Santiago Zuluaga (Colombia, 27 years old) has been fascinated with nature from an early age. When he was 14 years old, he participated in the Andean Condor Project in the Los Nevados National Park in Colombia. In 2010 – already a Biology student – he discovered the first young Andean Condor born in a zone where this species was considered extinct for 60 years, on which he published his first paper.

In 2015, he founded an NGO named PAC-Colombia (acronym of Black-and-chestnut Eagle Project), became an advisor for the Red List authority for birds, was author of all raptor species in the Red Book of Threatened Species in Columbia and worked closely with government and private institutions. Currently, he is conducting a PhD project working in collaboration with the Center for Study and Conservation of Birds of Prey in Argentina (CECARA) aiming to preserve the Crowned Solitary Eagle (Buteogallus coronatus) as well as the Black-and-chestnut Eagles. The Crowned Solitary Eagle is one of the most endangered raptor species (IUCN) with a decreasing global population estimated in less than one thousand reproductive individuals.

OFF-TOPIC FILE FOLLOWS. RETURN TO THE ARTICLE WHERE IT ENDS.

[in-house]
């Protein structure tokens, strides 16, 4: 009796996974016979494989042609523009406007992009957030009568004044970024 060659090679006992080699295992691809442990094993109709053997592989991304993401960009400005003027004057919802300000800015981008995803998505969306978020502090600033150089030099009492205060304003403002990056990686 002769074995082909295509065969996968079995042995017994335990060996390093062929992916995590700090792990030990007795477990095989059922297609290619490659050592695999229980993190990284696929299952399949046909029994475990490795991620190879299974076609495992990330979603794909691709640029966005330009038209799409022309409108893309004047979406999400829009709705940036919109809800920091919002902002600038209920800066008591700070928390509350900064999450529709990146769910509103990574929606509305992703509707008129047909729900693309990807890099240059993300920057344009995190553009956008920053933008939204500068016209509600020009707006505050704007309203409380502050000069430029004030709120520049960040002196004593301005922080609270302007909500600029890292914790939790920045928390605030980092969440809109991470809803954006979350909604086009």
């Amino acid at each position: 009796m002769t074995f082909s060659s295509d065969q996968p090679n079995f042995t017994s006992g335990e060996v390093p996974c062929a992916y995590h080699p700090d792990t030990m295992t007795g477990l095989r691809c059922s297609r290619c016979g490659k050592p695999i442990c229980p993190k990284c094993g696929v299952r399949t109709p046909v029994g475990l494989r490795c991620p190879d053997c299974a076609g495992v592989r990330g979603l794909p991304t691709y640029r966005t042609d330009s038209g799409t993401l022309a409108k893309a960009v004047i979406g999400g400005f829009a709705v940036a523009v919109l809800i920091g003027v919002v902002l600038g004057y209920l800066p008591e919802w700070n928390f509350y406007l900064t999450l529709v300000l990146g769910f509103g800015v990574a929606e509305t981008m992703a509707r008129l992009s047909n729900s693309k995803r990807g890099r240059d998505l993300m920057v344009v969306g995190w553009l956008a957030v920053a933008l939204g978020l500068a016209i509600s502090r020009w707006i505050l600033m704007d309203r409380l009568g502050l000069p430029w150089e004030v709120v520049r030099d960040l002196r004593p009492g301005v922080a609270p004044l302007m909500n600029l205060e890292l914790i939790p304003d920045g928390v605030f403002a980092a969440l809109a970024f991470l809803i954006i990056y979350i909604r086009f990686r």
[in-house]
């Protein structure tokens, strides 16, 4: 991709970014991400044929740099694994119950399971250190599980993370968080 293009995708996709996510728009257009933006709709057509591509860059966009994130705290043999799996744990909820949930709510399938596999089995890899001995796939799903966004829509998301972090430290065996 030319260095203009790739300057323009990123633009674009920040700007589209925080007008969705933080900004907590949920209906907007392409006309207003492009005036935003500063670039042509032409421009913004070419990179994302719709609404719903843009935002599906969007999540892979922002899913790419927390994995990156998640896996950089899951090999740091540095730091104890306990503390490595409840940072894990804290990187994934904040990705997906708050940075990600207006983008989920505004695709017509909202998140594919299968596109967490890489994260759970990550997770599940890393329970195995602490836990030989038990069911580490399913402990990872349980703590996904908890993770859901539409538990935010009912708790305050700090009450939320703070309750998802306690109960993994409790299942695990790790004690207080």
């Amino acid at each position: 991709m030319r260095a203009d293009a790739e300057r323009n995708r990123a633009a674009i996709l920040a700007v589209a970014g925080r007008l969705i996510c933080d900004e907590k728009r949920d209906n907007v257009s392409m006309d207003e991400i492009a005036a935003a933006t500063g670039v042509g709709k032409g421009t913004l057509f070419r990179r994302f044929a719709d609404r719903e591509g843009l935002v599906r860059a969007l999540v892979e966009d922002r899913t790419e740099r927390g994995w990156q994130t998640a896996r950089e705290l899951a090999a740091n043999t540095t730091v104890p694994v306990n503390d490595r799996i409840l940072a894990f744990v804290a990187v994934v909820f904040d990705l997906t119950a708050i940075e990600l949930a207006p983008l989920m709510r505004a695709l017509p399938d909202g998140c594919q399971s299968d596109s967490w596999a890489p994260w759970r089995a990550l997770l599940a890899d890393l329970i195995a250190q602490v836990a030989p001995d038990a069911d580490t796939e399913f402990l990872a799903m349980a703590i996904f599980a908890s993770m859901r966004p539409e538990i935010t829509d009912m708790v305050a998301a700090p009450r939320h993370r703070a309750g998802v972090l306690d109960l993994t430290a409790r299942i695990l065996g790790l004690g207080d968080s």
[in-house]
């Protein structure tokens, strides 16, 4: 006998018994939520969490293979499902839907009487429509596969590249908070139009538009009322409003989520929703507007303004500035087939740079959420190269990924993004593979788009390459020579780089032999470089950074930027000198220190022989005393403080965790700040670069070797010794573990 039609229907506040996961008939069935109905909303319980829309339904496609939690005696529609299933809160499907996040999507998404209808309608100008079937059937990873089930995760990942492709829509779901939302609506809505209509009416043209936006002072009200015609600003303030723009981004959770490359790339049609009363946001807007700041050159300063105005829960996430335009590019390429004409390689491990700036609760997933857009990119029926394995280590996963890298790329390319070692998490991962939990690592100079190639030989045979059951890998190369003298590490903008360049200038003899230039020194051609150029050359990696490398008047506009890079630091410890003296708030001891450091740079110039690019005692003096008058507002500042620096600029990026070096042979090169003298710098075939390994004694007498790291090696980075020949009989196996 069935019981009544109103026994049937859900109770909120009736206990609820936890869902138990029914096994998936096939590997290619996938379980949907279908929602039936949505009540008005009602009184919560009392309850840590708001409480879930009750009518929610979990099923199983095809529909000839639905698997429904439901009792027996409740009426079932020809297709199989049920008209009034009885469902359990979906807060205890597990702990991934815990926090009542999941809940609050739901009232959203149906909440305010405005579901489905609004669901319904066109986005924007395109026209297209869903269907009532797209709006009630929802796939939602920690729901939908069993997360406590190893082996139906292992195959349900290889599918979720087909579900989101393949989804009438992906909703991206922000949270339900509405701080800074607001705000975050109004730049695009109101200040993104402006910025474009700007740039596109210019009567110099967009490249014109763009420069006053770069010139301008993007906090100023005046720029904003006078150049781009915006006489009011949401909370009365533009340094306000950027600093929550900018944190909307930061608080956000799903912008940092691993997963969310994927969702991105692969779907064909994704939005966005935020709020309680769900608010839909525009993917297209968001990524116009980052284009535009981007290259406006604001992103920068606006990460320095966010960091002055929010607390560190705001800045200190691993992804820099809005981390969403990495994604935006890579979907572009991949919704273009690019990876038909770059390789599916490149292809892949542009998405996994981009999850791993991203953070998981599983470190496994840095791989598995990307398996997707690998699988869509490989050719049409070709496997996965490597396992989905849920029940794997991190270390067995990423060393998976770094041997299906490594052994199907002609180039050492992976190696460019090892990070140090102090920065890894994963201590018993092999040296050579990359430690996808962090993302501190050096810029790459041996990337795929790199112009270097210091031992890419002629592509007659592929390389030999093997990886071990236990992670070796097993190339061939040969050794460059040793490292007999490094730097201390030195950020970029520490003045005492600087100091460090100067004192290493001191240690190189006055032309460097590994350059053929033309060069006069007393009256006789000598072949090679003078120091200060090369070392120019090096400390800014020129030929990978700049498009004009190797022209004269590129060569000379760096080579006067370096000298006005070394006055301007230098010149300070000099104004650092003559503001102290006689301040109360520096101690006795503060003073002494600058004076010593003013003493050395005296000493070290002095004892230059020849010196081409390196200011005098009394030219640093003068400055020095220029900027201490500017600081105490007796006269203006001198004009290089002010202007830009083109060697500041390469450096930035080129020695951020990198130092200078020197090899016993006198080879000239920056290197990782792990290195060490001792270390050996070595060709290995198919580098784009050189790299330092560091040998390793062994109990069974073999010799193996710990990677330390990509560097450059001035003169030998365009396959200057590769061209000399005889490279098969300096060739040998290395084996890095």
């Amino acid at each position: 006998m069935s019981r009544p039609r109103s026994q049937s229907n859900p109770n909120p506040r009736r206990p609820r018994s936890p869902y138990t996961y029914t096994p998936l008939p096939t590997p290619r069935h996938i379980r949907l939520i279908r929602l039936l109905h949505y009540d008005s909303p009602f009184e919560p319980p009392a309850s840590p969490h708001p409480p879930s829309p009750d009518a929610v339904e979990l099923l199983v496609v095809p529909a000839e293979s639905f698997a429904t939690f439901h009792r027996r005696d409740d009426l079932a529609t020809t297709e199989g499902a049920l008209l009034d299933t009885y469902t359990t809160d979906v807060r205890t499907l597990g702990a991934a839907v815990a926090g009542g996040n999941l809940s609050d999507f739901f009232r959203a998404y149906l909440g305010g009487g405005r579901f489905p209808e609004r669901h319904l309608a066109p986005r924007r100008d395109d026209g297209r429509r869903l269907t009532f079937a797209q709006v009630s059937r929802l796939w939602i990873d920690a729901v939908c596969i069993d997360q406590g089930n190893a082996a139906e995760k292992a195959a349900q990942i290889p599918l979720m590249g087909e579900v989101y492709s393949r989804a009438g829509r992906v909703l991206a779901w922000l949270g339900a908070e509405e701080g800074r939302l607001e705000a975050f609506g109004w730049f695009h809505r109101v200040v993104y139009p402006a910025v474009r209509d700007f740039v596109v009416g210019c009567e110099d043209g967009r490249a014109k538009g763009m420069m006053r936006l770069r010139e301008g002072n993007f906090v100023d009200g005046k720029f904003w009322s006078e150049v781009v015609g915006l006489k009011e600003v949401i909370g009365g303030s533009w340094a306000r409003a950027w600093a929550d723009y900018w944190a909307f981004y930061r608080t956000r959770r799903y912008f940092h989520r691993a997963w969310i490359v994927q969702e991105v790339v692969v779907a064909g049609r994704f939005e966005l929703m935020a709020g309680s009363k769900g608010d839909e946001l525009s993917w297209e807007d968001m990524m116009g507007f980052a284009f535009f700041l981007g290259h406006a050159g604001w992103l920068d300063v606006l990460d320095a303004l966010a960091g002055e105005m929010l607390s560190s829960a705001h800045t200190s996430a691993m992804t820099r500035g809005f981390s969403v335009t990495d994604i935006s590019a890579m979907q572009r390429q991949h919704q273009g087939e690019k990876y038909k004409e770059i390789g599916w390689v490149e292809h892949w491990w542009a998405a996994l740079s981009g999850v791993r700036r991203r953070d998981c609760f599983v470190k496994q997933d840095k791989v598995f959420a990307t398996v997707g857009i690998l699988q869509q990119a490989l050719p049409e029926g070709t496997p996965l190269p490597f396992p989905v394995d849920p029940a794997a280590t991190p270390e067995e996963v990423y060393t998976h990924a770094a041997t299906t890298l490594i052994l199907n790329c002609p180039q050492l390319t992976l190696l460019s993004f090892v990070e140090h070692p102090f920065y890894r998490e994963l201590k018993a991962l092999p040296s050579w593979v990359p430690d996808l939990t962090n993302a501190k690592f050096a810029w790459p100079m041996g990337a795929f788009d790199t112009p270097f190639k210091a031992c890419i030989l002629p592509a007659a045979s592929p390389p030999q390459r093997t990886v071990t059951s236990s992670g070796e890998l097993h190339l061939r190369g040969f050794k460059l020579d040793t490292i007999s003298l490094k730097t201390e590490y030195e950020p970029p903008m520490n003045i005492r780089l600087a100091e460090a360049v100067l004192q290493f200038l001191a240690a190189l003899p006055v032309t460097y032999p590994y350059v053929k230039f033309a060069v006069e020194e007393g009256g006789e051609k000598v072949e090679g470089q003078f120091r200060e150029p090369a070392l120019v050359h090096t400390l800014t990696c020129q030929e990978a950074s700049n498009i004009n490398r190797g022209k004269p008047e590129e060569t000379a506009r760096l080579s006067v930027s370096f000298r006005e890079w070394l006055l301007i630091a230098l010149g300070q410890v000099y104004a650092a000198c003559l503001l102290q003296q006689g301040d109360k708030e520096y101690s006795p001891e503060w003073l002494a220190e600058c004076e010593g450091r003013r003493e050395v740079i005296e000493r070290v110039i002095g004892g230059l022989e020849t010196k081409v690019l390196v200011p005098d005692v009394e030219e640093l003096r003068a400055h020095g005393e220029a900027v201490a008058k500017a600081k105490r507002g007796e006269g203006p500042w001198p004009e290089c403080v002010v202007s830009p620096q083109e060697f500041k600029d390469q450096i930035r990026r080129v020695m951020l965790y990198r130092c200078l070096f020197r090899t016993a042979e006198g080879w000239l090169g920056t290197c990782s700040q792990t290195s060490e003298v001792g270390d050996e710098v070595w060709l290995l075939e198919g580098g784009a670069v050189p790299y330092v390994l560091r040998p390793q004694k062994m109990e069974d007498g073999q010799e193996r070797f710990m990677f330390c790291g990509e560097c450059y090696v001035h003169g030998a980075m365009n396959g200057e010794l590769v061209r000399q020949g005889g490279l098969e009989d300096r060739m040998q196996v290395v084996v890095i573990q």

Santiago will use the Future For Nature Award to produce an interactive film and set up a local network of volunteers to help him perform his research. The film will focus on negative impacts of poaching on endangered species, the role that eagles play in the ecosystems as top predators and the food habits of the species which heavily prey on snakes and vipers, both considered unpleasant by local people. The film, along with other graphical material will be distributed during educational activities at local rural schools and showed and explained to local farmers to raise awareness amongst local communities.